The car has been carefully restored to its original yellow hue and authentic brass trim.
|Pinehurst Concours 2016 Best In Show|
|Peter Boyle Captures Best in Show at Pinehurst Concours d'Elegance For Second Time in Four Years
VILLAGE OF PINEHURST, N.C. (May 1, 2016) – A 1928 Isotta Fraschini 8ASS owned by Peter Boyle of Oil City, Pa., captured the Best in Show at the 2016 Pinehurst Concours d'Elegance -- Boyle's second victory at Pinehurst Resort in the first four years of the classic car showcase.
Boyle, whose car was shown in the Pre-War European (open & closed until 1942) class, also won Best in Sh...[Read more...]|
|GM'S ‘CLIMATE DECLARATION' SPEAKS LOUDER THAN WORDS|
|DETROIT – In the year following the Climate Declaration signing, General Motors continues to prove there is economic opportunity in tackling climate change.
Organized by sustainable business advocacy group Ceres and its Business for Innovative Climate & Energy Policy coalition, the Climate Declaration reinforces the economic benefit of addressing clean energy, energy efficiency, cleaner transportation and reduced carbon emissions. GM remains the only automaker among 750 signatories.
|150TH ANNIVERSARY OF HENRY FORD'S BIRTH CELEBRATED AROUND THE WORLD|
|DEARBORN, Mich., July 30, 2013 – Today marks the 150th anniversary of the birth of Henry Ford, whose innovative ideas revolutionized transportation and brought mobility to the masses. Henry Ford's enduring impact is being recognized through events and declarations across the United States and around the world.
Celebrations at Ford Motor Company's Dearborn headquarters today are being complemented by a special proclamation by the state of Michigan declaring this 'Henry Ford Day.' In Was...[Read more...]|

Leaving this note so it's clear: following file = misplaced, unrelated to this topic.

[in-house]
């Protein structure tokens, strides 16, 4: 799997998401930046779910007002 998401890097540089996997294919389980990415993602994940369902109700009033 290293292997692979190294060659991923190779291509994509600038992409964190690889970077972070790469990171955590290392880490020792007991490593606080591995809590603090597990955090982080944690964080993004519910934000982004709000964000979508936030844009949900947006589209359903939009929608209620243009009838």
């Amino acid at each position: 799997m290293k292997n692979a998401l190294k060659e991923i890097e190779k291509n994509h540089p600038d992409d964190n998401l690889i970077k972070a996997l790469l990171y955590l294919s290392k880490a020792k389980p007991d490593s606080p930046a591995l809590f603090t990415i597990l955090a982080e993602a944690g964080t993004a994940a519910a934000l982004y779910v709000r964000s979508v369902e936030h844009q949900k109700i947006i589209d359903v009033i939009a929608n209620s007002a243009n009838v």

|RECHARGED ELECTRIC VEHICLE MANUFACTURER, DETROIT ELECTRIC, TAKES ROOT IN THE HEART OF DETROIT|
|-Electric vehicle company revitalizes iconic Detroit Electric brand
-New company headquarters in Detroit's iconic Fisher Building with production in Michigan, USA
-Plans to create 180 local jobs by the end of 2013
-Limited-edition two-seat 100% electric sports car to be launched next month
-Diverse family of high-performance electric vehicles to follow
-New sports car showcases Detroit Electric's class-leading electric vehicle powertrain technologies
After an absence of over 70 years, De...[Read more...]|
|See Vintage Steam Cars at this year's Glenmoor Gathering|
|One of the highlighted features of the 2012 Gathering will be steam-powered automobiles. At the end of the 19th century, steam was king—and proven. It powered industrial machinery, ships and railroad locomotives. It was only natural that steam was used to power early automobiles. The most famous of these was the Stanley (shown above) but another well-known steam car was built in Cleveland—the White—and Locomobile began as a steam car.
In all, more than 200 vintage and classic American and E...[Read more...]|